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Publication Date
31 May 2024

Non-Linear Relationships Between Daily Temperature Extremes and Agricultural Yields Uncovered by Global Gridded Meteorological Datasets

Global supply determines agricultural prices; global weather datasets GMFD and ERA5-Land correctly capture daily temperature extremes' effects on agricultural yields.
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Image Caption

Corn yields are greatly impacted by extreme temperatures, especially heat. 

Image Credit

Image by Lars Plougmann, CC BY-SA 2.0 via Wikimedia Commons. 


Understanding climate change's effects on food systems necessitates analyzing weather and climate's influence on agricultural productivity. In highly integrated global agricultural markets, aggregate supply dictates prices, not events in individual countries. To construct weather-induced global yield shocks and their impact on production, trade, and prices, a globally representative weather dataset is crucial. Recent studies highlight the significant role of temperature extremes, particularly heat, on crop yields and adaptation strategies. Daily temperature data offers superior predictions of heat-induced yield losses compared to monthly or spatially averaged data. However, historical global datasets, lacking daily data, masked these extremes. New datasets like GMFD and ERA5-Land provide daily/hourly records. This study investigates the ability of global climate datasets (GMFD & ERA5-Land) to capture extreme heat's impact on crop yields through analyses in the US and Sub-Saharan Africa. We compare these results to a high-resolution dataset (PRISM) that is only available for the contiguous US.


Although GMFD and ERA5-Land have lower predictive skill for US corn and soybean yields compared to the fine-scaled PRISM data, they still accurately reveal the non-linear temperature relationship. Models using daily temperature extremes outperform those using average temperature. These global datasets uncover non-linear relationships between extreme heat and yields in line with what is found in statistical studies that rely on the fine-scaled country-specific PRISM dataset. Despite minor differences in yield-maximizing temperatures, climate impact projections from uniform warming are consistent across all weather data sets. We confirm that using daily weather observations between the minimum and maximum temperature is crucial. Averaging temperature over time reduces predictive power and climate impact accuracy.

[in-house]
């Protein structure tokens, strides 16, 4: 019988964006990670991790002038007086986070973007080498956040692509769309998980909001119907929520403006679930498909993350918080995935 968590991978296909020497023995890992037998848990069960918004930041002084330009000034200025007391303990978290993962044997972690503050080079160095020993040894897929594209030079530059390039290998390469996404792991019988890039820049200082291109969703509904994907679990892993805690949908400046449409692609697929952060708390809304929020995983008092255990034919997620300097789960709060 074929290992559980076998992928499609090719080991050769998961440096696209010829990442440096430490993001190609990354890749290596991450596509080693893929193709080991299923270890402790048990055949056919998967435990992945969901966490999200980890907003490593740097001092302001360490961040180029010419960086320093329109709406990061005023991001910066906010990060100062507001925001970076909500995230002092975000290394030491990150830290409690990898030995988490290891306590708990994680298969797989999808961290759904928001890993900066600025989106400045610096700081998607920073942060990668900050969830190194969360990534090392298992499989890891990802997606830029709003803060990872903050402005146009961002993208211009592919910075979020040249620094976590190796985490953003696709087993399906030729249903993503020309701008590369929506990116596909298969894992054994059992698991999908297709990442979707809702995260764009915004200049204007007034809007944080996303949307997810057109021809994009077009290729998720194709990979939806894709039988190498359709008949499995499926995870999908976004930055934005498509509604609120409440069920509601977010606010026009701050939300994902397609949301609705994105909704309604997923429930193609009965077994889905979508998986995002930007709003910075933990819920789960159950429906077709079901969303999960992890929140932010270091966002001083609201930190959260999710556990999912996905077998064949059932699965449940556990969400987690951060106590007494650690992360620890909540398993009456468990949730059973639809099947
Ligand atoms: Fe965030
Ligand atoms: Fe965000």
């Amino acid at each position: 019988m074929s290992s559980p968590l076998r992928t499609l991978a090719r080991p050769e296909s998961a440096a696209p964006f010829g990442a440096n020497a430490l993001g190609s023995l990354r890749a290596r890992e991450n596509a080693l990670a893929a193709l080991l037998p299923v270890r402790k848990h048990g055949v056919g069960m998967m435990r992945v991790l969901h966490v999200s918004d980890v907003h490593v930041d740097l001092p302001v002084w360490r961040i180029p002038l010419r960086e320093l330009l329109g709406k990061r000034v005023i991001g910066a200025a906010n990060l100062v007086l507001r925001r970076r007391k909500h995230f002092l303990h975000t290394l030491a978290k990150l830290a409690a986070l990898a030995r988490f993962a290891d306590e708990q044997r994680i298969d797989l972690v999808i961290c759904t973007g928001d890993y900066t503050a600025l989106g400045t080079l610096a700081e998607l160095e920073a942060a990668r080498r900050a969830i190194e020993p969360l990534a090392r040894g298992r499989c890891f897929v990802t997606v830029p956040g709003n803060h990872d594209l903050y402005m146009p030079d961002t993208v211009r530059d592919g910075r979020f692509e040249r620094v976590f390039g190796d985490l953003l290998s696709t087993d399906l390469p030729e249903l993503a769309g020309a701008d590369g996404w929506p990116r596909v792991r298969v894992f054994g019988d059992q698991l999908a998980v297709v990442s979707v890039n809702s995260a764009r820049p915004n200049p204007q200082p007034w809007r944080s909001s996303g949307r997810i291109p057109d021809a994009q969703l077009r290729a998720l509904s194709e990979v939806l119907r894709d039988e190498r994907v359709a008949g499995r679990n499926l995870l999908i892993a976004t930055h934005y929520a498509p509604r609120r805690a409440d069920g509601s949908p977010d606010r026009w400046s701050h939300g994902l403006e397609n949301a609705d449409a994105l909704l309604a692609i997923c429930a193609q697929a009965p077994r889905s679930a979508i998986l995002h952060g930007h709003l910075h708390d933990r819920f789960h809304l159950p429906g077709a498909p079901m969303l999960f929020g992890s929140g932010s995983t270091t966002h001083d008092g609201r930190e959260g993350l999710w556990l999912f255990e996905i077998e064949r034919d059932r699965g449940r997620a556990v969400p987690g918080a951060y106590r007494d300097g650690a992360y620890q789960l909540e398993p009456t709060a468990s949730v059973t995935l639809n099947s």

Global agricultural commodity markets are highly integrated among major producers. Prices are driven by aggregate supply rather than what happens in individual countries in isolation. Estimating the effects of weather-induced shocks on production, trade patterns, and prices hence requires a globally representative weather data set. Recently, two data sets that provide daily or hourly records, GMFD and ERA5-Land, became available. Starting with the US, a data-rich region, we formally test whether these global data sets are as good as more fine-scaled country-specific data in explaining yields and whether they estimate similar response functions. While GMFD and ERA5-Land have lower predictive skill for US corn and soybeans yields than the fine-scaled PRISM data, they still correctly uncover the underlying non-linear temperature relationship. All specifications using daily temperature extremes under any of the weather data sets outperform models that use a quadratic in average temperature. Correctly capturing the effect of daily extremes has a larger effect than the choice of weather data. In a second step, focusing on Sub-Saharan Africa, a data-sparse region, we confirm that GMFD and ERA5-Land have superior predictive power to CRU, a global weather data set previously employed for modeling climate effects in the region.

Point of Contact
John Weyant
Stanford University
Funding Program Area(s)